First reported by Anjay Dhanavade, this cave complex was recently studied by a team from the Deccan College, Pune. This cave complex, comprising of around 10 caves charts the Brahmanical or Hindu affiliation in rock-cut caves in Konkan. The complex development and spread of Brahmanism, and Vishnu worship in particular has obscure developmental history in Konkan. The images of a Naga (stylistically different than the ones in Buddhist caves discussed here) and Kevala Narsimha (seated figure) stand out in this cave complex. Could it be that the local political history in the pre-modern periods may have set the sectarian trends across these cave complexes in Konkan?
Monolithic shrines discovered at Vangule contribute to the theorization on the development of Brahmanical tents in cultic worship in Konkan. The monolithic structures and Shivalinga indicate a thriving Brahmanical tradition.
The coming of the Portuguese and the British had a lasting impact, not just on the trade in Konkan, but also on the sectarian tapestry embedded in the landscape. Some indicators of the developmental stages and attempts at syncretism are palpable in the rock-cut architecture. The durability of the medium (as against wood or other perishable material) affords better preservation. The religious leaning of various merchants and local rulers has been instrumental in the commissioning of these rock-cut caves. A mosaic of religious sentimentalities and moments of rupture can be accessed through a further study of these rock cut specimens. Rocking, isn’t it?! 😉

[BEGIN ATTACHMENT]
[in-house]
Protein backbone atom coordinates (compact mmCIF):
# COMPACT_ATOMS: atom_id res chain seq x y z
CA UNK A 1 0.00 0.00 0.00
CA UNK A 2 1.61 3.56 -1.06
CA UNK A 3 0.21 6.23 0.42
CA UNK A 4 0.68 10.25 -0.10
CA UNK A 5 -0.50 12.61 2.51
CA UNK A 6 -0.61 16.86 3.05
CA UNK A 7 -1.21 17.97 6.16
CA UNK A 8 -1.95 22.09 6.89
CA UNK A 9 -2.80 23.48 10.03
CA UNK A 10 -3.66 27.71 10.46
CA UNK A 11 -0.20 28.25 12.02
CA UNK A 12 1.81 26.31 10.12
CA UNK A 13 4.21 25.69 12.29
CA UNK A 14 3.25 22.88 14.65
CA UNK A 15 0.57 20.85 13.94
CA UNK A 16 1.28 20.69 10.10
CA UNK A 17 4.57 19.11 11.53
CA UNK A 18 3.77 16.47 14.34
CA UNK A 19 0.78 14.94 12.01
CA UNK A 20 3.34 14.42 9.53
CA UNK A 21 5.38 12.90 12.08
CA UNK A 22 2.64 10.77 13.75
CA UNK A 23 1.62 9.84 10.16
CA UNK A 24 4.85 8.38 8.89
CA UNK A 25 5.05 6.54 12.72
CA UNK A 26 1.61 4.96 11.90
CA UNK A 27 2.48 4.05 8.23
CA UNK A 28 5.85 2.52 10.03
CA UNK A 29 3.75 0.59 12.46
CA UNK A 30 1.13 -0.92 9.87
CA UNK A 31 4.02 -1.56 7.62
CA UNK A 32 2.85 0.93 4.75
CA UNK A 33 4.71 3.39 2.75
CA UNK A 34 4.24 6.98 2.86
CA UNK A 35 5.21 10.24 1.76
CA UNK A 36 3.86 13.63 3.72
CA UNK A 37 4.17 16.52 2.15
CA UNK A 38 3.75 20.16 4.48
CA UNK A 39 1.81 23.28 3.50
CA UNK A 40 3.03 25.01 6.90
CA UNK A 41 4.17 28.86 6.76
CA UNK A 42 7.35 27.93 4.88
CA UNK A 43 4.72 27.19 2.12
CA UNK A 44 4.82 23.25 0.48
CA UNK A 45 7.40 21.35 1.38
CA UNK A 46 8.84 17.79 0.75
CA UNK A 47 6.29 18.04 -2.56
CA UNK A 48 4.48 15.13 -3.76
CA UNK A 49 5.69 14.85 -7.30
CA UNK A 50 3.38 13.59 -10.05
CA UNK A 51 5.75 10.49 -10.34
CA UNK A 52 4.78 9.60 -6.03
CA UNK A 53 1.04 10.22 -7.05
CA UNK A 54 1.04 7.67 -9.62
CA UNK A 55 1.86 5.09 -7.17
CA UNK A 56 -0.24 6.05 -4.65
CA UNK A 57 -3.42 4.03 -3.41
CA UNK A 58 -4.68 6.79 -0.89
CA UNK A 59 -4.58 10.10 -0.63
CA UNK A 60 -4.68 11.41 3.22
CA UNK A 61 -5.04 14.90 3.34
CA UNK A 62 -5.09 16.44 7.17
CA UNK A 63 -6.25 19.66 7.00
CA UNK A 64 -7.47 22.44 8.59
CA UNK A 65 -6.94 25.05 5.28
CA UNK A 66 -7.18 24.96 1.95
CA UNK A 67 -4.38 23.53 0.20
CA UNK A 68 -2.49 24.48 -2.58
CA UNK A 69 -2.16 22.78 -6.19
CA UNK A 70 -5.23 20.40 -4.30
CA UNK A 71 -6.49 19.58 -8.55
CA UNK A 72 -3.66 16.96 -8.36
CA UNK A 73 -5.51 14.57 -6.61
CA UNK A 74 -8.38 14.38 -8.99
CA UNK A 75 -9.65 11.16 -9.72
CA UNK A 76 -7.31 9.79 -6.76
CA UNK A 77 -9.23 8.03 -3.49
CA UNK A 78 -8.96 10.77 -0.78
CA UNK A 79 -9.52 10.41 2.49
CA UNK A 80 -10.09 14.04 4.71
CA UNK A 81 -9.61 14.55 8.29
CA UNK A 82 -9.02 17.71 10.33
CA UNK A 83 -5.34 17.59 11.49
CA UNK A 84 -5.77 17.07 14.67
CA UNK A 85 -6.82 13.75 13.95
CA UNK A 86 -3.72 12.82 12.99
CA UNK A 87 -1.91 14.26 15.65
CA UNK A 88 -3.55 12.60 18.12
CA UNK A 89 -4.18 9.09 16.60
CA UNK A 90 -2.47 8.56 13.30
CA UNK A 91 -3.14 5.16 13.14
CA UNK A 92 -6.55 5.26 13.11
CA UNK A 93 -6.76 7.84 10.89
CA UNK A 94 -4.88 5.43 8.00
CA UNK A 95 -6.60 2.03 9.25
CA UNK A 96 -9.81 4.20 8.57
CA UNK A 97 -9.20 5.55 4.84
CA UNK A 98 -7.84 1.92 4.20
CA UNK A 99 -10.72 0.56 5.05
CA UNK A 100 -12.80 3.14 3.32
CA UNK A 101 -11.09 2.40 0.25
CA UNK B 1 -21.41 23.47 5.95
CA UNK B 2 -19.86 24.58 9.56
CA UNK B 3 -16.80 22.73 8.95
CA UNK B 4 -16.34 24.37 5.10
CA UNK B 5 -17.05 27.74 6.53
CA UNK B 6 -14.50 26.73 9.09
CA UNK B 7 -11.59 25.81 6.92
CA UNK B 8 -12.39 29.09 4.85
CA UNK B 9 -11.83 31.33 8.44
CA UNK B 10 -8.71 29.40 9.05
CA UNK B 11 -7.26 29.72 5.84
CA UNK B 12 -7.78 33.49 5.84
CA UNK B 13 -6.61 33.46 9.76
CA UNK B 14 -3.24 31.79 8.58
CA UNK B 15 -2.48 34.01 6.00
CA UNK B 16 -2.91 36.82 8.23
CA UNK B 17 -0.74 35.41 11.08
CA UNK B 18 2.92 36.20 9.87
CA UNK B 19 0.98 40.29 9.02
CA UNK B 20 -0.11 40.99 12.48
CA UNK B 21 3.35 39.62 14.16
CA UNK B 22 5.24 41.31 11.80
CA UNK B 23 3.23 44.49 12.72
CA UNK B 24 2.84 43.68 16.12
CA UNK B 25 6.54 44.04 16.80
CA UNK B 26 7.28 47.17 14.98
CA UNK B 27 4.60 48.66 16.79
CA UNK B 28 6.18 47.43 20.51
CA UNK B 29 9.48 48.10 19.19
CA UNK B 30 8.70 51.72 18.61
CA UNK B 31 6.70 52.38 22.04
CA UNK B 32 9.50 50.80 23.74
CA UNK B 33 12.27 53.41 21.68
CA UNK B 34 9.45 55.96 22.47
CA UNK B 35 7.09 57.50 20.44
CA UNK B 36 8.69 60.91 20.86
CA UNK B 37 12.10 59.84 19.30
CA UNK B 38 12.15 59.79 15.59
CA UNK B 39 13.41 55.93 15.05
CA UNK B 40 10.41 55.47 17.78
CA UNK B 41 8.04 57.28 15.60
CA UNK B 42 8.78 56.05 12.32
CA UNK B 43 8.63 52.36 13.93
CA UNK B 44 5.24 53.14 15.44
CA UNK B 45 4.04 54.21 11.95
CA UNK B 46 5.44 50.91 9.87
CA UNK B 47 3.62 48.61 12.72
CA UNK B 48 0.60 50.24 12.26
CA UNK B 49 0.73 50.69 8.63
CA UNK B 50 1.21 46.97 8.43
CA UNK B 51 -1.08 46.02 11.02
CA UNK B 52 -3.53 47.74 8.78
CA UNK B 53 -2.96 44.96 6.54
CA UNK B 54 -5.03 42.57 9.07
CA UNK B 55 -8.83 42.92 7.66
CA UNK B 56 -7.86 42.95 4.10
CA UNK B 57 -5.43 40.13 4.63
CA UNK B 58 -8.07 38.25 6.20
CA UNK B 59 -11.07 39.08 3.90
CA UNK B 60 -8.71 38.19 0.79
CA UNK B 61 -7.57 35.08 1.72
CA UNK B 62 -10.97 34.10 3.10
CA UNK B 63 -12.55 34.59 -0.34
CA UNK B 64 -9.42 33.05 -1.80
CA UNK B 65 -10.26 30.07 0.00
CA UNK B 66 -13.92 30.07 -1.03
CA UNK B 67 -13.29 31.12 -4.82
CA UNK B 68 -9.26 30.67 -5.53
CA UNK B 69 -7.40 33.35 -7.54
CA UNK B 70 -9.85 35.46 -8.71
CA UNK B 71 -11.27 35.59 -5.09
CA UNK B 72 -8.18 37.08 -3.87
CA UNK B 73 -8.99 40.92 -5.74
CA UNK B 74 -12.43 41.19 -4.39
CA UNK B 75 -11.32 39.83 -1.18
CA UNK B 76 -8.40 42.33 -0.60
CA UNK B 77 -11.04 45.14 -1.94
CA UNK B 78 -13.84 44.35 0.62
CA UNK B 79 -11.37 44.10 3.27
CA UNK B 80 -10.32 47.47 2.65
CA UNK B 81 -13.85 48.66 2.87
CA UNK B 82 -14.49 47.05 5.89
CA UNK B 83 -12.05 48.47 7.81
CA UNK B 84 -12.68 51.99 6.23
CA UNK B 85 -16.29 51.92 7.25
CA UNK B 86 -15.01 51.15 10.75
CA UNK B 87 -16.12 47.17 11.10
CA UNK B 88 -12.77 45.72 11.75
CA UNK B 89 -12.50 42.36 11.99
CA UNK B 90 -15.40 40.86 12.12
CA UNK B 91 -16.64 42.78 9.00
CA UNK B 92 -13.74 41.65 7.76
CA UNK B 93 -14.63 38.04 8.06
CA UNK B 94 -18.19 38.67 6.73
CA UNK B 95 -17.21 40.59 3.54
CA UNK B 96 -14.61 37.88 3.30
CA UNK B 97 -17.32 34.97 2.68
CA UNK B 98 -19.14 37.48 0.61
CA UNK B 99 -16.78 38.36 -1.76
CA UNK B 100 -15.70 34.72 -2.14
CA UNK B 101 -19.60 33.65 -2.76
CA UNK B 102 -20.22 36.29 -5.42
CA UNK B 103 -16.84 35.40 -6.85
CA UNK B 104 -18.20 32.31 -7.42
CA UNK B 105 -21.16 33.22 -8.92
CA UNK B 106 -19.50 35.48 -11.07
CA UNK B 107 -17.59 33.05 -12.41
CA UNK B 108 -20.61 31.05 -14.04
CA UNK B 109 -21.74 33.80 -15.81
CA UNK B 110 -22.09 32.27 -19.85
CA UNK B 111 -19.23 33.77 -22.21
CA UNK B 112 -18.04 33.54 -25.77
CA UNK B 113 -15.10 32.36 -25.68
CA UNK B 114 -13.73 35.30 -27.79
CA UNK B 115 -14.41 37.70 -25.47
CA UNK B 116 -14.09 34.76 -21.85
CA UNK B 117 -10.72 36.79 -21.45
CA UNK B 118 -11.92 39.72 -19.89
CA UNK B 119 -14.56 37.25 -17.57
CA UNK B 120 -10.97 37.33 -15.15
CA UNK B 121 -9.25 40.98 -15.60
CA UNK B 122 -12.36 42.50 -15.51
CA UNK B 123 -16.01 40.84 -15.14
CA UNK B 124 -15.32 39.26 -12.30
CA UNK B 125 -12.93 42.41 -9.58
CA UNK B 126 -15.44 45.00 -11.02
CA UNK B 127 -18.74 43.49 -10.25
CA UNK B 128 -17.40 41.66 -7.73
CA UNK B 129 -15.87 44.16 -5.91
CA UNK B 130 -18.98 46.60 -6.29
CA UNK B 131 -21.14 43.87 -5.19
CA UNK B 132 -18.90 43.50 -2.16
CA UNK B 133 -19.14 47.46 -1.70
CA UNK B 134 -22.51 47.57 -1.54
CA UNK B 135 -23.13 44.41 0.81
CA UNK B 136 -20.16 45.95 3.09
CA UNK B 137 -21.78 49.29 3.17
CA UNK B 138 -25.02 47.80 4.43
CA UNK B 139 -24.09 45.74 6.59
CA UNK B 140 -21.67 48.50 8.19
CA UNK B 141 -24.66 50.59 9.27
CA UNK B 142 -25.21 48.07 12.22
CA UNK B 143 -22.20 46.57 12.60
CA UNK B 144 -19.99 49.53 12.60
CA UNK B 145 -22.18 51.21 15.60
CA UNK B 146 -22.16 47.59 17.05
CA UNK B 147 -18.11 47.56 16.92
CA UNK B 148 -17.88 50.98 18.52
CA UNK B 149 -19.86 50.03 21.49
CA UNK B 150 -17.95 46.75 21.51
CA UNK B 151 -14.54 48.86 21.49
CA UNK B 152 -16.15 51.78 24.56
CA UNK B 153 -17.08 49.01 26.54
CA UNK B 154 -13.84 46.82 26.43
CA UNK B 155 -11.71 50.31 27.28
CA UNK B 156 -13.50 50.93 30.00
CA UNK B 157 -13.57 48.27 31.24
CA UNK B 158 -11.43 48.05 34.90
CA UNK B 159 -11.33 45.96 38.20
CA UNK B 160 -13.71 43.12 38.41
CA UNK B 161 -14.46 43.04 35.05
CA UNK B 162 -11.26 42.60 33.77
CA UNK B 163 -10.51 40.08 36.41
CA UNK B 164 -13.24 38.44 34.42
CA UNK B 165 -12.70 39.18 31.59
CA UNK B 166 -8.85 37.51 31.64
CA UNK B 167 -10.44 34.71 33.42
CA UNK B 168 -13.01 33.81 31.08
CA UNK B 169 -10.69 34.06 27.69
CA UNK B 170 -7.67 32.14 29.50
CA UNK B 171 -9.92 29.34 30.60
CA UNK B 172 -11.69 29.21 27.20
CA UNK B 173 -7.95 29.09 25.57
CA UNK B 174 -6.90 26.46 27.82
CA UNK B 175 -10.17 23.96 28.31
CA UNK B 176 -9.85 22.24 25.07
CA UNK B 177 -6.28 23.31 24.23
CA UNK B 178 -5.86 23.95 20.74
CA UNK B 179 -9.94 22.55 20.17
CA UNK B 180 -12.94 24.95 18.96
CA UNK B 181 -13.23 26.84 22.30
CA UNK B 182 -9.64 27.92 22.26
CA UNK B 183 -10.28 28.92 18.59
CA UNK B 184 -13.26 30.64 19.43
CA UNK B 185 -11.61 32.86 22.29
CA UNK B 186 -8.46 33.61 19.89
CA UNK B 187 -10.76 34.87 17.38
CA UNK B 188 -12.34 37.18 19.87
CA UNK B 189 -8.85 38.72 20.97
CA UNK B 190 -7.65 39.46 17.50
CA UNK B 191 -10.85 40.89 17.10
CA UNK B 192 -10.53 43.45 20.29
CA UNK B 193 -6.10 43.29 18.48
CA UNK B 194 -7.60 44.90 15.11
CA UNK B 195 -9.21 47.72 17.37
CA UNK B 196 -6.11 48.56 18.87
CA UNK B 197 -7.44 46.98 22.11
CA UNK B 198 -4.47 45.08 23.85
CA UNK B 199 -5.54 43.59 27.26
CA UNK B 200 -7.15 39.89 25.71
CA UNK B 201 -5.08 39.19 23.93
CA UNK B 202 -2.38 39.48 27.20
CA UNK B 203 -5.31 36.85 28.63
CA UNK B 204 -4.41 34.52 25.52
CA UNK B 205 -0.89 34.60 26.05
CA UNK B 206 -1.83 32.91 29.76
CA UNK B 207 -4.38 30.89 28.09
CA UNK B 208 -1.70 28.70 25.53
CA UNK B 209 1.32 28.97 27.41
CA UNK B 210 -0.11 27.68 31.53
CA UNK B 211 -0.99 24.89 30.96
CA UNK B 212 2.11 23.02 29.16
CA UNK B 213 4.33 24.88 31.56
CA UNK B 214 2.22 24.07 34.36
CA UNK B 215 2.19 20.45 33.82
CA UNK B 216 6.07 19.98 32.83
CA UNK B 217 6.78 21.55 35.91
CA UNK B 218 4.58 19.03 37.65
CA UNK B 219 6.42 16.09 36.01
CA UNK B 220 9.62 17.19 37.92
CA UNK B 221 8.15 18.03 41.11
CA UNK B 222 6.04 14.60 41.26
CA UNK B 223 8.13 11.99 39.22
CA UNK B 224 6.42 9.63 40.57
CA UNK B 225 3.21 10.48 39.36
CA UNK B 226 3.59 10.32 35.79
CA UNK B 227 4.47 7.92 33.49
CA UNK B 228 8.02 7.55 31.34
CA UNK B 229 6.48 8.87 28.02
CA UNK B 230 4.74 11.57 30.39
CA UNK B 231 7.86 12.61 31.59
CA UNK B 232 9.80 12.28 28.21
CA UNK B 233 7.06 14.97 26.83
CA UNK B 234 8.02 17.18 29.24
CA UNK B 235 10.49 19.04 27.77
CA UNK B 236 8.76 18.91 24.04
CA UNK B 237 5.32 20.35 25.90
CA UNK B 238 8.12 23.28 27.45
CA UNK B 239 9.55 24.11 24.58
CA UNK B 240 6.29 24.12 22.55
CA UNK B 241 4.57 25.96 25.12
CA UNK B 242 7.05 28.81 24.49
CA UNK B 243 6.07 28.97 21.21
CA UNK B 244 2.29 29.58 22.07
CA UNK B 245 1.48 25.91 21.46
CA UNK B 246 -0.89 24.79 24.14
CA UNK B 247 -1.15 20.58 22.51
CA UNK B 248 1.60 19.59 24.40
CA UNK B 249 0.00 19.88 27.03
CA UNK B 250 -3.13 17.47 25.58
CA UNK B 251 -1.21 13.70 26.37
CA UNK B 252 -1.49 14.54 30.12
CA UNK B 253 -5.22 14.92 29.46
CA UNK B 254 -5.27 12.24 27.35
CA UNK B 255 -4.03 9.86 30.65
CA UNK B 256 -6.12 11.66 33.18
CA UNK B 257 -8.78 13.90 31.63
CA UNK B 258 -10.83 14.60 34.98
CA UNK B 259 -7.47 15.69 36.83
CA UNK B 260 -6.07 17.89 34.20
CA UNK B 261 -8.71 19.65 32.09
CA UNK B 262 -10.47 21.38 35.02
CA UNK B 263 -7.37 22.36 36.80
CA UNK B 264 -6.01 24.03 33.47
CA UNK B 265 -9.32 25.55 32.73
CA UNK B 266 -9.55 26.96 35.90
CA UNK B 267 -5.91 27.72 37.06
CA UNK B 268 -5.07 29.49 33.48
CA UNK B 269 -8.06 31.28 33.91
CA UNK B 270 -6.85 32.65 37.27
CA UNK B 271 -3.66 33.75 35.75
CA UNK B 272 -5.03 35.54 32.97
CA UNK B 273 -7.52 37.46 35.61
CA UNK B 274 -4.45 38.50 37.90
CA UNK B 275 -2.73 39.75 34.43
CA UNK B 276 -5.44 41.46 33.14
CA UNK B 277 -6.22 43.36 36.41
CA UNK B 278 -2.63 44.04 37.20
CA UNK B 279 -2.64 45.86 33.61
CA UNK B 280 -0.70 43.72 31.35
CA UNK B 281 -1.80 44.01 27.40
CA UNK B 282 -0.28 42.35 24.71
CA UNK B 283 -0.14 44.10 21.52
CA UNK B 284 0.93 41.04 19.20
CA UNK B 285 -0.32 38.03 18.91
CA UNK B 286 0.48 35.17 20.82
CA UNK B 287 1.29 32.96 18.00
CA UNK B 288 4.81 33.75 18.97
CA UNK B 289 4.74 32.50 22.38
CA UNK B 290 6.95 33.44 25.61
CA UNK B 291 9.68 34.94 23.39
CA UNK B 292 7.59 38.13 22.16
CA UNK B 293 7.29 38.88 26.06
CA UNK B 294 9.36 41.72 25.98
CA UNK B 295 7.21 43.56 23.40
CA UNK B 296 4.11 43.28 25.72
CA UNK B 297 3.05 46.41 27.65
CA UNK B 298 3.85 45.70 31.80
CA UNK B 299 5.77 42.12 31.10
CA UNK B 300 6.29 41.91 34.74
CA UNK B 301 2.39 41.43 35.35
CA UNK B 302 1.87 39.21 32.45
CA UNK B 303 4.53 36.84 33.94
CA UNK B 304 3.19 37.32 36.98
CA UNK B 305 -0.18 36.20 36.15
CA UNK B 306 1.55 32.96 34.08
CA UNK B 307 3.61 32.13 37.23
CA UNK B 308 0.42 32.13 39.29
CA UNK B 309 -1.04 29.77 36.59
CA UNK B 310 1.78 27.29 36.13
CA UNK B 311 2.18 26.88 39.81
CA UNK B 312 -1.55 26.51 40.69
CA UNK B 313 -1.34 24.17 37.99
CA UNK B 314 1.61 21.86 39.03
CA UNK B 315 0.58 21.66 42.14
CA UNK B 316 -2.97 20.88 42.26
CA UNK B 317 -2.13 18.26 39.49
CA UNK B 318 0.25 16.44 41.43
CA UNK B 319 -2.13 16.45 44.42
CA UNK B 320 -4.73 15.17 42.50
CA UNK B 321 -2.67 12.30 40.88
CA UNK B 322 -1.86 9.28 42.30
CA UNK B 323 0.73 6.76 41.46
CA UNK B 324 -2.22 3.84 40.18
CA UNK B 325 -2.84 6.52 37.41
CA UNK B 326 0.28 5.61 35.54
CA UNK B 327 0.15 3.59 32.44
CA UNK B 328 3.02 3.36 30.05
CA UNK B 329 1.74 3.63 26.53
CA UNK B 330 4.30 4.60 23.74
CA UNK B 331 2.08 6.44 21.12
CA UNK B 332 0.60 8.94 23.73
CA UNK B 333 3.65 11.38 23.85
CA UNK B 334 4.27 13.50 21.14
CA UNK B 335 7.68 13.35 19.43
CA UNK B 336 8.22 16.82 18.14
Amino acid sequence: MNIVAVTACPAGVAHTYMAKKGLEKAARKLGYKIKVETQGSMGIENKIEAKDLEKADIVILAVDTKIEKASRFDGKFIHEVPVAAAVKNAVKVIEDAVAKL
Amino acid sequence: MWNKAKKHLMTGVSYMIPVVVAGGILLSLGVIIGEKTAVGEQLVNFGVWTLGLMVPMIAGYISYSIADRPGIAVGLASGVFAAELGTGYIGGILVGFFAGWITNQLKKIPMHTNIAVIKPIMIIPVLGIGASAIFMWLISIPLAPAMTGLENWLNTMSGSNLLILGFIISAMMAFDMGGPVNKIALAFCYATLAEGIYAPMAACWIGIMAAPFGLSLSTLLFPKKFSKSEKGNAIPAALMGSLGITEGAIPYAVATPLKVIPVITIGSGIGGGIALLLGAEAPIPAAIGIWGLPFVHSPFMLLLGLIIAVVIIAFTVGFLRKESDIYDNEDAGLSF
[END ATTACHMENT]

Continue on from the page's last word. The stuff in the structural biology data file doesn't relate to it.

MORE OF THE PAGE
Dhanavade, Anjay et al. “Discovery of Rock-cut caves at Panderi, District Ratnagiri, Maharashtra”. In Journal of Indian Ocean Archaeology 7 and 8 (2011-2012).
Joge, Gopal et al. “Early Brahmanical Rock Cut Caves at Katalgaon-Javade, District Ratnagiri, Maharashtra, India”. In Journal of the Sri Lanka Branch of the Royal Asiatic Society, 62 (2): 2018
Joge, Gopal et al. “The Monolithic Shrines at Vangule, District Ratnagiri, Maharashtra”. In Journal of Indian Ocean Archaeology, 13-14: 2017-2018
Mallinson, James. “Kalavancana in the Konkan: How a Vajrayana Hathayoga Tradition Cheated Buddhism’s Death in India”. In Religions, 10 (273): 2019
19 of 30 in the series “Konkan: May-illuminate”